4.  Retirement Accounts - There are many ways to borrow against your retirement account now without penalties

5.  Economic Injury Disaster Loan (EIDL) (

    $10,000 Advance on SBA  Loan will be forgiven

    - apply online

6.  Paycheck Protection Program Loans (through banks only. If you don't currently have a banking relationship ie a business loan, and only ahve a depository relationship, the bank will not help you obtain a PPP loan. Beware: You will get different interpretations of how to calculate from different banks)

        a.) SOLE PROPRIETORS , INDEPENDENT CONTRACTORS AND LLC OWNERS.  If you are an owner of an LLC and you take draws rather than a salary the banks may tell you that you cannot apply for a PPP loan for your draws.

However, an LLC owner may request an SBA PPP Loan for net income plus health insurance paid and retirement contribution divided by 12 times 2.5 according to Mark J. Kohler (see YouTube Video link above)

Also, if you are an LLC but elected to be taxed like an s-corporation and have been drawing a salary you can declare your salary along with all your workers salary based on average monthly payroll in 2019 times 2.5 plus any EIDL net of advances you may have already received from your EIDL loan.  

If you haven’t received your $10,000 advance under the EIDL, don't add it into the PPP Loan.

DOCUMENTATION NEEDED: 2019 personal Tax return (Schedule C) Take your 2019 net income from your business plus any health insurance premiums paid in 2019 plus any retirement contributions made in 2019 and divide by 12 then multiple by 2.5 to submit your loan request

      b.) S-CORPS/ C-CORPS -  based on 2019 Payroll reports (941s payroll reports for 2019). Average monthly payroll for 2019 times 2.5 equals your loan request.

Also see:

7.    Emergency Paid Sick Leave (EPSL)

8.    Family Medical Leave Act



Governor Jay Inslee's office

Q&A re covid symptoms


Senator Merkley’s Office

Governor Kate Brown's office


To file for the Small Business Relief Loan, visit The Small Business Association Website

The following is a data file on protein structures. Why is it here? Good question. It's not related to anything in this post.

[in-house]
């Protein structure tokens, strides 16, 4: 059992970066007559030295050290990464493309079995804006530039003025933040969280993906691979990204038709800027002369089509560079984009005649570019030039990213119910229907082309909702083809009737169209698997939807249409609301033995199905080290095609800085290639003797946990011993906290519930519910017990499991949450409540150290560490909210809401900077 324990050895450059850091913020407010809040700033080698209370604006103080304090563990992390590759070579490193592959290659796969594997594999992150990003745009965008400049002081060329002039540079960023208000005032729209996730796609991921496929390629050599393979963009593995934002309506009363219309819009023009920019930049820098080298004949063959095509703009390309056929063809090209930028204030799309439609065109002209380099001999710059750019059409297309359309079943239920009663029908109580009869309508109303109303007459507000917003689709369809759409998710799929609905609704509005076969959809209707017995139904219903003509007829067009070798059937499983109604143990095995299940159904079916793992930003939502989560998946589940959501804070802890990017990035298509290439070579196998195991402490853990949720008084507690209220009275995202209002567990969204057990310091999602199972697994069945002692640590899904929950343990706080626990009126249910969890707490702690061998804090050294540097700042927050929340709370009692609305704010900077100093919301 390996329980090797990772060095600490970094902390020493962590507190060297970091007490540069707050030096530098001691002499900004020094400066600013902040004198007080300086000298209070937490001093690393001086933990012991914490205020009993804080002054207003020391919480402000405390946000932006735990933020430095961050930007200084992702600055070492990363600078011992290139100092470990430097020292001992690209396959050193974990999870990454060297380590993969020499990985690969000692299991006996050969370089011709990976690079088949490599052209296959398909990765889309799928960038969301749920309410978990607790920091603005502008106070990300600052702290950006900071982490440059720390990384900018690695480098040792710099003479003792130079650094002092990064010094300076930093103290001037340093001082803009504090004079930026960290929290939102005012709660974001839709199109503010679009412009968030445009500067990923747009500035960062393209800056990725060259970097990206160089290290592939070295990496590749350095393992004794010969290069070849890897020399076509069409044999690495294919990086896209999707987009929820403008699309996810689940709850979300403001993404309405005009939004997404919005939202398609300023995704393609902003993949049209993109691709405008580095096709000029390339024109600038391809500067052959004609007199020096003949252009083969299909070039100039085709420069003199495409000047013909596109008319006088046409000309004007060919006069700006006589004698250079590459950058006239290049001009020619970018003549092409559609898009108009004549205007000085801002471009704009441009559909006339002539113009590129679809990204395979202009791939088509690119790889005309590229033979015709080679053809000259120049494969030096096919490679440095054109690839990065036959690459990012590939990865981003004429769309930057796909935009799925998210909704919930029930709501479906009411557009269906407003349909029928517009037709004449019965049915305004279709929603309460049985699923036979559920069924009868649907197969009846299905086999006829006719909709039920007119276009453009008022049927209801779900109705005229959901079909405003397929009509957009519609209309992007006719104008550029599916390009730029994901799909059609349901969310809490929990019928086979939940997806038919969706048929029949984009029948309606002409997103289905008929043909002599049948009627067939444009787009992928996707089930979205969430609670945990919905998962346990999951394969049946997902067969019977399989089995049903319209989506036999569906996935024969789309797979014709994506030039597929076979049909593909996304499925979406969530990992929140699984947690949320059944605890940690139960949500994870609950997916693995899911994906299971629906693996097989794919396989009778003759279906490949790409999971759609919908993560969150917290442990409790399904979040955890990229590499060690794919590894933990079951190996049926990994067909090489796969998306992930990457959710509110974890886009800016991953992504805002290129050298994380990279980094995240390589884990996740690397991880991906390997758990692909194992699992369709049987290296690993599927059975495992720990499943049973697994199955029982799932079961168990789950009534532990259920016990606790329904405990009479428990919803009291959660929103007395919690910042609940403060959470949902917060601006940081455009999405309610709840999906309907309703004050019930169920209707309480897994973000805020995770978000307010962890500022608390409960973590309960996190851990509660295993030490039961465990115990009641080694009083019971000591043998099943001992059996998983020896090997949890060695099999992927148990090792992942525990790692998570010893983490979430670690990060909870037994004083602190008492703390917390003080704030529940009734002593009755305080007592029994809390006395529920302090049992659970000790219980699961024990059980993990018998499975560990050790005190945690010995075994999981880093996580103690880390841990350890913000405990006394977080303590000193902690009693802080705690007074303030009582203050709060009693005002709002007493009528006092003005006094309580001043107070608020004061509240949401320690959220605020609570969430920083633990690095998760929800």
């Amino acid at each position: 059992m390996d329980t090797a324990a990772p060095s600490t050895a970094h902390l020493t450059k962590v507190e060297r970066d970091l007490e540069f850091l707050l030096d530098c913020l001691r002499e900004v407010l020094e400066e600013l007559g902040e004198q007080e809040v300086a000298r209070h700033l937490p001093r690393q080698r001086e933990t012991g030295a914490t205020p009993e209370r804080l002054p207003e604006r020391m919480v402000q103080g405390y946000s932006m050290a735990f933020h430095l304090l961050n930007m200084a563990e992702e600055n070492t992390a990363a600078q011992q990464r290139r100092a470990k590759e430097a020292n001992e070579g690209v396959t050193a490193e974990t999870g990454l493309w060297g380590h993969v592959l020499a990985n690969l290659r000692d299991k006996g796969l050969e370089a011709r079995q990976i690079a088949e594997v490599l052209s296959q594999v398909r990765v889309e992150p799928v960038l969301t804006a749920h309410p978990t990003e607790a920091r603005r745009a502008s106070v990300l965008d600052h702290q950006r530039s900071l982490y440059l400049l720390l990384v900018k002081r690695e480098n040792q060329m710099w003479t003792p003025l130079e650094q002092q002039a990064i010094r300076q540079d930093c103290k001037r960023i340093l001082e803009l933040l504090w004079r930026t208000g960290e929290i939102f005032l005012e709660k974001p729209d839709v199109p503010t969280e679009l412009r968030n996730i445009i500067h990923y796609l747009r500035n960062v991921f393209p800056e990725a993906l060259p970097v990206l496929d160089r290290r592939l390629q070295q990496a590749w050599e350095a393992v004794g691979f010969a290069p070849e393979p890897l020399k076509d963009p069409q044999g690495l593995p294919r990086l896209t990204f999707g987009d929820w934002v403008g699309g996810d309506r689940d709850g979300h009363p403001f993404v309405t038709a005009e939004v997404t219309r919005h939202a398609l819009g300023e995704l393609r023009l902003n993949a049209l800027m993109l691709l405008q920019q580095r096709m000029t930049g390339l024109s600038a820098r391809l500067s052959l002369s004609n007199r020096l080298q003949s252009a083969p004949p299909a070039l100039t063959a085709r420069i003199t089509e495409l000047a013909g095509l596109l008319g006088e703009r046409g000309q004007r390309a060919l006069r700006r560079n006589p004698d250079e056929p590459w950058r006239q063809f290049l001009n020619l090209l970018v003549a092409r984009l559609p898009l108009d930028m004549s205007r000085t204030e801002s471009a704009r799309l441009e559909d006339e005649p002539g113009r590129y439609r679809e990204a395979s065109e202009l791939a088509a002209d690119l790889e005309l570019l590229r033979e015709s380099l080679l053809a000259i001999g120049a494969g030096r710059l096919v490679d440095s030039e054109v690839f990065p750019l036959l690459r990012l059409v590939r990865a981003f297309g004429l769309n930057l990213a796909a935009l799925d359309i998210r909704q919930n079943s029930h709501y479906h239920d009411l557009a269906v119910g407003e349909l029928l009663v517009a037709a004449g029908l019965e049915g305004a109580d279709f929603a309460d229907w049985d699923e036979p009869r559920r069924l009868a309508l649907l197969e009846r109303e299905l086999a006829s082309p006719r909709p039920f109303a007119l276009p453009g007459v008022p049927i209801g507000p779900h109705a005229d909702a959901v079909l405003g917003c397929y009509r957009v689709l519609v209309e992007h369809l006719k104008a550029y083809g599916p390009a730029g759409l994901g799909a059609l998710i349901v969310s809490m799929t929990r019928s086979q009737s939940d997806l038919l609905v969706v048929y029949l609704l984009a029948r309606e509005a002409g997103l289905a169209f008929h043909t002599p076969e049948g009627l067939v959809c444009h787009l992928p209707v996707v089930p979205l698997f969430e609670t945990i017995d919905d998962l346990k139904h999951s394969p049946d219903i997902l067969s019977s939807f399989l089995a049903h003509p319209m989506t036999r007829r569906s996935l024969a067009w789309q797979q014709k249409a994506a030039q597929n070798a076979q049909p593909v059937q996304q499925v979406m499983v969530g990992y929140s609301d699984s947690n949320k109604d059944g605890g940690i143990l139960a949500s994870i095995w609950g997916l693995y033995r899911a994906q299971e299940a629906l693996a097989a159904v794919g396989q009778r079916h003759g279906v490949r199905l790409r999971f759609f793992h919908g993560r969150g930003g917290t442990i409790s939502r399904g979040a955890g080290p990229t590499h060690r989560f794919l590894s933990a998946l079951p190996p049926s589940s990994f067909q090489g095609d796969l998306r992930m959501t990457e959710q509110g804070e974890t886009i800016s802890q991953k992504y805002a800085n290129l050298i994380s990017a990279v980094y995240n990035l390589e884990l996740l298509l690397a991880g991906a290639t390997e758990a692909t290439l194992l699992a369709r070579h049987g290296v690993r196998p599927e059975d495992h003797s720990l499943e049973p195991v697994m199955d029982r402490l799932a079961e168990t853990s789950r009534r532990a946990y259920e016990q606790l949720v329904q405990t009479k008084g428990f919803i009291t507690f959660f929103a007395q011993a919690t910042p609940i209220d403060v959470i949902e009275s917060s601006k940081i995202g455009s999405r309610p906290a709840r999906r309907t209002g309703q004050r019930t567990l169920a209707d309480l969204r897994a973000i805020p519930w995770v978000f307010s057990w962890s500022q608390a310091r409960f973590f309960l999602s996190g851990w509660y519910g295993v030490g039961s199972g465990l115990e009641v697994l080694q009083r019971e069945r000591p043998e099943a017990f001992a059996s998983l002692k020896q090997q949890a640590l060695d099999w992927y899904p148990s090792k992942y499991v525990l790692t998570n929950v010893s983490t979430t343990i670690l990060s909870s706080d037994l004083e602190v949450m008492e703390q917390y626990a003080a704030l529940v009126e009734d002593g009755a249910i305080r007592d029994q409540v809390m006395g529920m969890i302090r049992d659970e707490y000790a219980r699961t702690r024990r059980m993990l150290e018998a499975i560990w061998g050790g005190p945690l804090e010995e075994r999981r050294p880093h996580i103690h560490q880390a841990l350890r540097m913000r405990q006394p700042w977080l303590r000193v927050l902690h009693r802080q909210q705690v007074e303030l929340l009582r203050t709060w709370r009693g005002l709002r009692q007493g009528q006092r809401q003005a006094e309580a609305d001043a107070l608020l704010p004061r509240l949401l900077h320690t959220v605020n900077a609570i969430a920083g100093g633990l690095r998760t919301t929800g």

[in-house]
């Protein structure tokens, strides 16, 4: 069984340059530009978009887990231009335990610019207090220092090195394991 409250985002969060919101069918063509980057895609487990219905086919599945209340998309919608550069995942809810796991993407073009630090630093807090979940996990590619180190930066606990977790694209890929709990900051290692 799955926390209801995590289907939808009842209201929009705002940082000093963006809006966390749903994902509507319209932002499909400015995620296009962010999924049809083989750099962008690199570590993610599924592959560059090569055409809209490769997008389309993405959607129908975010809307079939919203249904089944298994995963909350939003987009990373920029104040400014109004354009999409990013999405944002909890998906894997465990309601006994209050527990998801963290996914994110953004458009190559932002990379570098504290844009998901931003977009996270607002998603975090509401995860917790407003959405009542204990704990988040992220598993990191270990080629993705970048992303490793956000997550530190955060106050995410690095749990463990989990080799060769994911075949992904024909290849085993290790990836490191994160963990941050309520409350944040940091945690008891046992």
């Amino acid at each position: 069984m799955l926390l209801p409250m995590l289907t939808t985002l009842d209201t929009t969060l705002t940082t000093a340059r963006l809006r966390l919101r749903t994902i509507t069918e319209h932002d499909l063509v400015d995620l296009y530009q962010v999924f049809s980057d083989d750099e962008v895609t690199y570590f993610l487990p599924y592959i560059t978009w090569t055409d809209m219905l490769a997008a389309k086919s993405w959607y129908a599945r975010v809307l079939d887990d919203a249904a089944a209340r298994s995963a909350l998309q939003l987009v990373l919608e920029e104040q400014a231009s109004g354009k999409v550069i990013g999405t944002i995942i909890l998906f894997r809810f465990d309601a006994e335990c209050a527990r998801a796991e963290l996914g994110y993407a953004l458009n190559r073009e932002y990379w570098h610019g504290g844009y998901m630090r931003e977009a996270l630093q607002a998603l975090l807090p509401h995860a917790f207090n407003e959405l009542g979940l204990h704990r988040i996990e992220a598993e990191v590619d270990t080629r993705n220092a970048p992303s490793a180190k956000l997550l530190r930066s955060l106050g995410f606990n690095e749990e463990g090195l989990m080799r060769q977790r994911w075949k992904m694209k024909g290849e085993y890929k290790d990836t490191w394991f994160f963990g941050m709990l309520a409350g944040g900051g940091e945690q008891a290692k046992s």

If you would like help filing the application for the Small Business Relief Loan contact

Sarah Smyth McIntosh at

360.352.0866 or 503.368.4225

Updated: Mar 31

HOLISTIC ESTATE PLANNING PRESENTATION - given to the Art of Aging and Art of Dying Lecture Series at the Hoffman Center for the Arts in Manzanita, Oregon

Good afternoon, my name is Sarah Smyth McIntosh. I am your local estate planning attorney in Manzanita. I have been practicing for over 30 years in Washington state and when we purchased a second home here in Manzanita was prompted by many in the business community to obtain my Oregon license to practice and open a branch office here in Manzanita. My office is located in a lovely art Gallery at 144 Laneda Ave across from the Sand Dune Pub. I live and work in the same building and it’s a lovely space to meet with my clients. I have exclusive use of the office during the week, and then on the weekends everything is locked up, confidential information is secured and the gallery is opened to the public. It’s been a wonderful experience reconnecting with my original purpose of becoming a lawyer, that is, solving problems for people, and it is especially gratifying to do this work here in this small village with so many wonderful people.

So, what is Holistic Estate Planning, and how am I going to spend the next 2 hours with you discussing this topic? Well, Holistic estate planning, is not just a topic about whether to have a will or a trust, or about getting your financial life in order and passing on your assets to your loved ones.

It’s about YOU, it’s about your life, your legacy and yes, your death!

As we age, we need to think about what our end of life may look like, and this includes how you want to plan for your end of life, who you want to surround you and how you can provide the most peaceful and serene circumstances to leave this earth. It’s about everything that leads up to your death, and yes, your death as well.

This is not just about how you live life now, and how you will live in retirement. It’s not just about good financial planning, it’s also about good elder care planning. What happens when you do get older and do need assistance at home, or have to find another place to live where you can receive 24-hour care.

Where will you live, who will be around you to help you as you age, do you have a plan for in-home care? Who can help you when you are older and need caregiver services, maybe even 24- hour caregiver services, as well as some in-home skilled nursing visits, when needed. Who will help you with your financial affairs (paying bills, organizing your estate plan). Who are the professionals, such as your attorney, your CPA/ and or bookkeeper who can help you with these matters?